At that point, you are ready to install the tank onto the regulator / adapter assembly. Apply teflon tape to the male threads of the tank.
Check again that there is a teflon washer in the regulator adapter. Now just use your ‘spanner’ wrench to tighten the regulator adapter onto the tank (held by your hand).
As you tighten onto the tank, you may hear gas escaping out from the connection. Keep turning until it is as tight as you can get it (within reason). At that point you should see the gauge read around 900-1000 psi and hear gas gently flowing from the regulator. Close the needle valve fully to stop the gas flow. Unplug the solenoid. Good job!
Two things can go awry when attaching the tank and they both involve the adjusting nut inside the adapter. If you tighten the adapter fully tight onto the tank and no gas flows (gauge reads zero), you need to remove the adapter from the tank and adjust that pin further out (downwards, toward from the tank). Conversely, if you fully tighten the adapter on the tank and there is large amounts of gas escaping and you can’t fully tighten onto the tank, remove and adjust that pin further in (upwards, away from the tank).
Step 4 – Assemble Components from Regulator to Diffuser:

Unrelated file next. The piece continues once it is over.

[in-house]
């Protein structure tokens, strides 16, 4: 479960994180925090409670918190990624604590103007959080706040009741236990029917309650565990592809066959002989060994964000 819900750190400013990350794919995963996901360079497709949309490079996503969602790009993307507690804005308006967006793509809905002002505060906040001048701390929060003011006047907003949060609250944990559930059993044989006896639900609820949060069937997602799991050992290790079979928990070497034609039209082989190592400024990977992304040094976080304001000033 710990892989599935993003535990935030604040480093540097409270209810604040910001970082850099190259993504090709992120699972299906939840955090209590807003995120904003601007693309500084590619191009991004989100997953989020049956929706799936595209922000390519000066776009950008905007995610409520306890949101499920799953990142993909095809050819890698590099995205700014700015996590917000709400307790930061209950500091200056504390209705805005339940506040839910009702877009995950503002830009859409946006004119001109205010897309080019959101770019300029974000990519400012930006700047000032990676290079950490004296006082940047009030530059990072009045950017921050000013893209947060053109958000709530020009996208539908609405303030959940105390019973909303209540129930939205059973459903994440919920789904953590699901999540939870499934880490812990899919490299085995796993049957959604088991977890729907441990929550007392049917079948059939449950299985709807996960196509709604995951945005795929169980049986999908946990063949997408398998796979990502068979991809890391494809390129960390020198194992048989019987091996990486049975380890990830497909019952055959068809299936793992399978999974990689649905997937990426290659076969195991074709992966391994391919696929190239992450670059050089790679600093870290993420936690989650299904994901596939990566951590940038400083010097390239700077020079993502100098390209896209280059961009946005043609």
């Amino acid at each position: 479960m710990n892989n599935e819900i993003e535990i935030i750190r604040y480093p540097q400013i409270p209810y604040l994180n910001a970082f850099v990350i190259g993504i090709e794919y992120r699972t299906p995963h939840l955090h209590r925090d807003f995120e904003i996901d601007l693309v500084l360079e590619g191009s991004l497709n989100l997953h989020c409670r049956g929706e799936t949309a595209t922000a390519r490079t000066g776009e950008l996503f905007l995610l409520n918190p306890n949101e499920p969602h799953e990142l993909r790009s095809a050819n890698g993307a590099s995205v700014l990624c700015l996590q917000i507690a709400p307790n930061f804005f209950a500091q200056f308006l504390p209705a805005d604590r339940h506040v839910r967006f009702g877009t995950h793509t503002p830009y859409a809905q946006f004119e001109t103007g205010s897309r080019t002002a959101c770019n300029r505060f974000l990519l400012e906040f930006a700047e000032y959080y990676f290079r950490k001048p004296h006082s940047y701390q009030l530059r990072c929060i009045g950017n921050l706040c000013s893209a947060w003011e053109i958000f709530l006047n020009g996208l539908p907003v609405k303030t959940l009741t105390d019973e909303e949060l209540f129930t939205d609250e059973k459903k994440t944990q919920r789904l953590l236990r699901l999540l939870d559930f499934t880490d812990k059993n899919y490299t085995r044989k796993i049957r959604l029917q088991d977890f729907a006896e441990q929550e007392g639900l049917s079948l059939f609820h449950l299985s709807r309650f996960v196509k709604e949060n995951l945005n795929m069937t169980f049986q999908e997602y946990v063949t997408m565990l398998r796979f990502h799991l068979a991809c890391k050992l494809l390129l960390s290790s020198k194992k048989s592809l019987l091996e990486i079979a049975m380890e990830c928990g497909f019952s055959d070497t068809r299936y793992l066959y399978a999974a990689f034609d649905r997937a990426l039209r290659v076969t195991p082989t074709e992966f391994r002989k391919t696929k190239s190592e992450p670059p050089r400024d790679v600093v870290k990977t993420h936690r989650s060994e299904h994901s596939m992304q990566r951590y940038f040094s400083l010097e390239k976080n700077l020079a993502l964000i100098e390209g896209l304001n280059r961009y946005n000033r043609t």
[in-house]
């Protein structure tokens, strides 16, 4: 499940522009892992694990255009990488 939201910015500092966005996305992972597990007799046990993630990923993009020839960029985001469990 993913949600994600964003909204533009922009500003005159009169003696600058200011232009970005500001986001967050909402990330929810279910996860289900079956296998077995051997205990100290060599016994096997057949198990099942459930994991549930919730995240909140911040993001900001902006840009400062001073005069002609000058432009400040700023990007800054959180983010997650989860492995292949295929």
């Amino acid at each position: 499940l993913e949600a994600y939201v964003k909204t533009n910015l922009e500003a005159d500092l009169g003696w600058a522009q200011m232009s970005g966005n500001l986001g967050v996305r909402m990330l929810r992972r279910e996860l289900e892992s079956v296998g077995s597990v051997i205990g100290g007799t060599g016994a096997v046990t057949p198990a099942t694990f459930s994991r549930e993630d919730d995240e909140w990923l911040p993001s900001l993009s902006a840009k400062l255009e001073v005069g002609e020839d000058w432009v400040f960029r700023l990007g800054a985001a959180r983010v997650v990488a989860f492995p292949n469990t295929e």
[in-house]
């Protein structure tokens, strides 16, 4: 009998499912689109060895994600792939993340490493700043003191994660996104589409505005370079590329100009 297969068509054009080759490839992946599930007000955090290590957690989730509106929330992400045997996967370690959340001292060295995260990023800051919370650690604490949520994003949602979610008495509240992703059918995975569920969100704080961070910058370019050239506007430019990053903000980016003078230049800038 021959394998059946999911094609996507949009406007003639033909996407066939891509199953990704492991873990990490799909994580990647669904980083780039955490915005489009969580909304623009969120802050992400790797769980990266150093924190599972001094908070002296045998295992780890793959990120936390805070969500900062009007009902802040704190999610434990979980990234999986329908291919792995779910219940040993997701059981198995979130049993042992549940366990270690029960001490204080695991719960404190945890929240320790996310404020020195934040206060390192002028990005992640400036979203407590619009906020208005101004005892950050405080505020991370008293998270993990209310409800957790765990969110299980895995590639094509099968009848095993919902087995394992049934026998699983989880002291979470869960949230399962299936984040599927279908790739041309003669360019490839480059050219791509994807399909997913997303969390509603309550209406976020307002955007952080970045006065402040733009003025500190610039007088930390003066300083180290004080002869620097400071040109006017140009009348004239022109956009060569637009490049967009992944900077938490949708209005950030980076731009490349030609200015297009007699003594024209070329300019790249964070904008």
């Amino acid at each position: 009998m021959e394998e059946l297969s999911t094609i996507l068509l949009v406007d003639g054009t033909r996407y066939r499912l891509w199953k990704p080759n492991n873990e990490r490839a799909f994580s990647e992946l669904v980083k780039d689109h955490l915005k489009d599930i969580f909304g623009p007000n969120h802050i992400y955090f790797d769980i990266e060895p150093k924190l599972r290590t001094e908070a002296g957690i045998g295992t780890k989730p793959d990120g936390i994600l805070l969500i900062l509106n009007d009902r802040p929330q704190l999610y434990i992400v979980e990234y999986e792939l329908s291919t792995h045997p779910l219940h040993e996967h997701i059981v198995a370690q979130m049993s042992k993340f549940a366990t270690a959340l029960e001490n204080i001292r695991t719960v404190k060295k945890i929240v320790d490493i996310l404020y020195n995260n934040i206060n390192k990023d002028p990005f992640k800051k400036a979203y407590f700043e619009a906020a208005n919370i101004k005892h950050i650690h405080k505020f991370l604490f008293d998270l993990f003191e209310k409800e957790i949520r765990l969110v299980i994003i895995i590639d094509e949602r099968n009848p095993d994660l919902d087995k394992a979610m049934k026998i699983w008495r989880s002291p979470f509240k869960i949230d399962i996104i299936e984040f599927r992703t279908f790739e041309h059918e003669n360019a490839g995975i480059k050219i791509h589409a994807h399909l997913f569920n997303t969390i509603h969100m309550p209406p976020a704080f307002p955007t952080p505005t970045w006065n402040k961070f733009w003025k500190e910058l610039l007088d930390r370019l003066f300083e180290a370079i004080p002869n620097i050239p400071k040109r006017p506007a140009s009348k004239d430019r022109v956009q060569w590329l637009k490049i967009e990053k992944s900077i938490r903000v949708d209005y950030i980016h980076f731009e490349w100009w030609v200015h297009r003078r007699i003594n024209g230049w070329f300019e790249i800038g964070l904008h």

From here on out, it’s just an effort of getting all the pieces in place from the regulator to the diffuser. The CO2 tubing is connected to various devices using either pneumatic push-in fittings or a compression collar fitting. The push-in fittings (in my setup, used for connection to the regulator pico valve and at the 90 degree fittings) are exactly as they describe – simply push tubing into them in until it stops. To remove, you push the little plastic rim collar in toward the fitting and pull the tubing out.
For the compression collar fittings (used at the bubble counter and diffuser), first soften the end of the CO2 tubing you are attaching in warmed water.
Unscrew the collar to remove, then route the tubing through the removed collar. Next, press the CO2 tubing over the nipple on the device (careful – don’t break the nipple). Last, screw the collar back down over the tube/nipple.
You can place the bubble counter anywhere you want between the regulator and the aquarium. It needs to be oriented vertically. To set it up, unscrew the top and fill 3/4 full of tap water.
This water will evaporate slowly over time and will need to be refilled every month or two. The bubble counter I purchased has suction cups to attach to glass. Unfortunately, the best place on my setup is at the end of our Spec V aquarium and the cups don’t stick to the frosted glass in that location. Oh well – I arranged the tubing and fittings so it hangs in place.
For our setup, I arranged the 90 degree fittings to get the tubing up and over the end of the Spec V, routing across the pump section. I am now running our Spec Topless so I don’t have to route around the acrylic top. I drop the hose straight down to the location of the diffuser. For those using the acrylic top, I would suggest looking into cutting a slot in the top to simplify CO2 hose routing.